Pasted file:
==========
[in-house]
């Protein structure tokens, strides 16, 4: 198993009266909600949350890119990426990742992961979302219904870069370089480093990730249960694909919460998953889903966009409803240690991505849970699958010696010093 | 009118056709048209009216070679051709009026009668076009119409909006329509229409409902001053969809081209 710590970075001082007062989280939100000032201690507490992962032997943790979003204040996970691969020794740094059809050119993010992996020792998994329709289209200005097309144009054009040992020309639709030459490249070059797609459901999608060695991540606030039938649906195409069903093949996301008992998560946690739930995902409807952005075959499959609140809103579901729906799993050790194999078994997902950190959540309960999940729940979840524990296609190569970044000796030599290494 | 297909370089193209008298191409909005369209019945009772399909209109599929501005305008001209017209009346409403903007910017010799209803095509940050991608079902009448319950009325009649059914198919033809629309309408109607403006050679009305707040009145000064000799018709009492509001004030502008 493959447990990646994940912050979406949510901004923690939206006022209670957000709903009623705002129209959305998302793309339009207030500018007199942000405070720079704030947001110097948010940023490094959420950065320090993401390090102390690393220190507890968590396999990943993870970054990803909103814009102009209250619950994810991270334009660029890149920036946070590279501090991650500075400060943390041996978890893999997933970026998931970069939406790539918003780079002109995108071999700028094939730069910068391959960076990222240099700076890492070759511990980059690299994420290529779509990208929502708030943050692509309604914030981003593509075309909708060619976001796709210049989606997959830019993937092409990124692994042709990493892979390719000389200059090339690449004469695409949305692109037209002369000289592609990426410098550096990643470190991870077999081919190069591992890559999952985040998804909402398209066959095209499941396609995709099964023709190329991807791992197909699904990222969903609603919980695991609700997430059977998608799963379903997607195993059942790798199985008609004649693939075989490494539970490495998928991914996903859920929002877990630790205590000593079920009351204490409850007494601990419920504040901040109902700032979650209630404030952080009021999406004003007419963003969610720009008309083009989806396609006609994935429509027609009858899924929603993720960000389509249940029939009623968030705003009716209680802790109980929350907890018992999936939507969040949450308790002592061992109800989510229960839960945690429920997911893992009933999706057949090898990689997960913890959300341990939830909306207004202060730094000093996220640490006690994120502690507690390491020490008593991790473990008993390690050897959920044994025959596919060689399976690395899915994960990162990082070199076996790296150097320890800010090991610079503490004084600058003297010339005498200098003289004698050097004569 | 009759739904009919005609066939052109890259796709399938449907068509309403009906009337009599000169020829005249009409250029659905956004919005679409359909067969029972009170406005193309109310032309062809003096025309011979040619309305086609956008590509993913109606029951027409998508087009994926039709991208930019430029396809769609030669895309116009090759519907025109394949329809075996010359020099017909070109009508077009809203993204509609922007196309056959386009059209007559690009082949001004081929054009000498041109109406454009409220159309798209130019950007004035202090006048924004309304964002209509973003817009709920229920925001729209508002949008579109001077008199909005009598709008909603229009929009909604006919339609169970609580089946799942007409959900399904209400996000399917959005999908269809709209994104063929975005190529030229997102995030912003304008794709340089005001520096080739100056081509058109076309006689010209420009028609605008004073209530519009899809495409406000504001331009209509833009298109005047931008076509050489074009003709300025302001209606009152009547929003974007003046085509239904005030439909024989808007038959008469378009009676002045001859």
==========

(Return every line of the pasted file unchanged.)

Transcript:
[in-house]
């Protein structure tokens, strides 16, 4: 198993009266909600949350890119990426990742992961979302219904870069370089480093990730249960694909919460998953889903966009409803240690991505849970699958010696010093 | 009118056709048209009216070679051709009026009668076009119409909006329509229409409902001053969809081209 710590970075001082007062989280939100000032201690507490992962032997943790979003204040996970691969020794740094059809050119993010992996020792998994329709289209200005097309144009054009040992020309639709030459490249070059797609459901999608060695991540606030039938649906195409069903093949996301008992998560946690739930995902409807952005075959499959609140809103579901729906799993050790194999078994997902950190959540309960999940729940979840524990296609190569970044000796030599290494 | 297909370089193209008298191409909005369209019945009772399909209109599929501005305008001209017209009346409403903007910017010799209803095509940050991608079902009448319950009325009649059914198919033809629309309408109607403006050679009305707040009145000064000799018709009492509001004030502008 493959447990990646994940912050979406949510901004923690939206006022209670957000709903009623705002129209959305998302793309339009207030500018007199942000405070720079704030947001110097948010940023490094959420950065320090993401390090102390690393220190507890968590396999990943993870970054990803909103814009102009209250619950994810991270334009660029890149920036946070590279501090991650500075400060943390041996978890893999997933970026998931970069939406790539918003780079002109995108071999700028094939730069910068391959960076990222240099700076890492070759511990980059690299994420290529779509990208929502708030943050692509309604914030981003593509075309909708060619976001796709210049989606997959830019993937092409990124692994042709990493892979390719000389200059090339690449004469695409949305692109037209002369000289592609990426410098550096990643470190991870077999081919190069591992890559999952985040998804909402398209066959095209499941396609995709099964023709190329991807791992197909699904990222969903609603919980695991609700997430059977998608799963379903997607195993059942790798199985008609004649693939075989490494539970490495998928991914996903859920929002877990630790205590000593079920009351204490409850007494601990419920504040901040109902700032979650209630404030952080009021999406004003007419963003969610720009008309083009989806396609006609994935429509027609009858899924929603993720960000389509249940029939009623968030705003009716209680802790109980929350907890018992999936939507969040949450308790002592061992109800989510229960839960945690429920997911893992009933999706057949090898990689997960913890959300341990939830909306207004202060730094000093996220640490006690994120502690507690390491020490008593991790473990008993390690050897959920044994025959596919060689399976690395899915994960990162990082070199076996790296150097320890800010090991610079503490004084600058003297010339005498200098003289004698050097004569 | 009759739904009919005609066939052109890259796709399938449907068509309403009906009337009599000169020829005249009409250029659905956004919005679409359909067969029972009170406005193309109310032309062809003096025309011979040619309305086609956008590509993913109606029951027409998508087009994926039709991208930019430029396809769609030669895309116009090759519907025109394949329809075996010359020099017909070109009508077009809203993204509609922007196309056959386009059209007559690009082949001004081929054009000498041109109406454009409220159309798209130019950007004035202090006048924004309304964002209509973003817009709920229920925001729209508002949008579109001077008199909005009598709008909603229009929009909604006919339609169970609580089946799942007409959900399904209400996000399917959005999908269809709209994104063929975005190529030229997102995030912003304008794709340089005001520096080739100056081509058109076309006689010209420009028609605008004073209530519009899809495409406000504001331009209509833009298109005047931008076509050489074009003709300025302001209606009152009547929003974007003046085509239904005030439909024989808007038959008469378009009676002045001859």